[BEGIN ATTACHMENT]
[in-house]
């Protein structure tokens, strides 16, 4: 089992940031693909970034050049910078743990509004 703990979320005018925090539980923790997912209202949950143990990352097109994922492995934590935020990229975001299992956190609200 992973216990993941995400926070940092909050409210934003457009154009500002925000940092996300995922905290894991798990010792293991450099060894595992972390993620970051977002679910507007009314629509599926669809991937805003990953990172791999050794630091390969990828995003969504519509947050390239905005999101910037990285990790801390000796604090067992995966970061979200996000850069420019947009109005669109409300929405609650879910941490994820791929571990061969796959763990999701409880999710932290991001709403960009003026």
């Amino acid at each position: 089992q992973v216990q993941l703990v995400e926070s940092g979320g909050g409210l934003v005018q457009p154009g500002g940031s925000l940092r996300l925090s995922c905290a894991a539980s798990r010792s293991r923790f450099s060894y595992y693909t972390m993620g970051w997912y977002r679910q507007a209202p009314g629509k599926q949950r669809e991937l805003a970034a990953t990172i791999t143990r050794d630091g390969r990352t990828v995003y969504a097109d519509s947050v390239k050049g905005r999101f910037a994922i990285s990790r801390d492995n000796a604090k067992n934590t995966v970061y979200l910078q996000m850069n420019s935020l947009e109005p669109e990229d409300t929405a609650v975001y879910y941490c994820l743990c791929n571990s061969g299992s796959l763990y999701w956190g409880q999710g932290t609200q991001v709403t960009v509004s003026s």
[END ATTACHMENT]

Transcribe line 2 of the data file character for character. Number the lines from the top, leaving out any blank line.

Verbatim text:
């Protein structure tokens, strides 16, 4: 089992940031693909970034050049910078743990509004 703990979320005018925090539980923790997912209202949950143990990352097109994922492995934590935020990229975001299992956190609200 992973216990993941995400926070940092909050409210934003457009154009500002925000940092996300995922905290894991798990010792293991450099060894595992972390993620970051977002679910507007009314629509599926669809991937805003990953990172791999050794630091390969990828995003969504519509947050390239905005999101910037990285990790801390000796604090067992995966970061979200996000850069420019947009109005669109409300929405609650879910941490994820791929571990061969796959763990999701409880999710932290991001709403960009003026």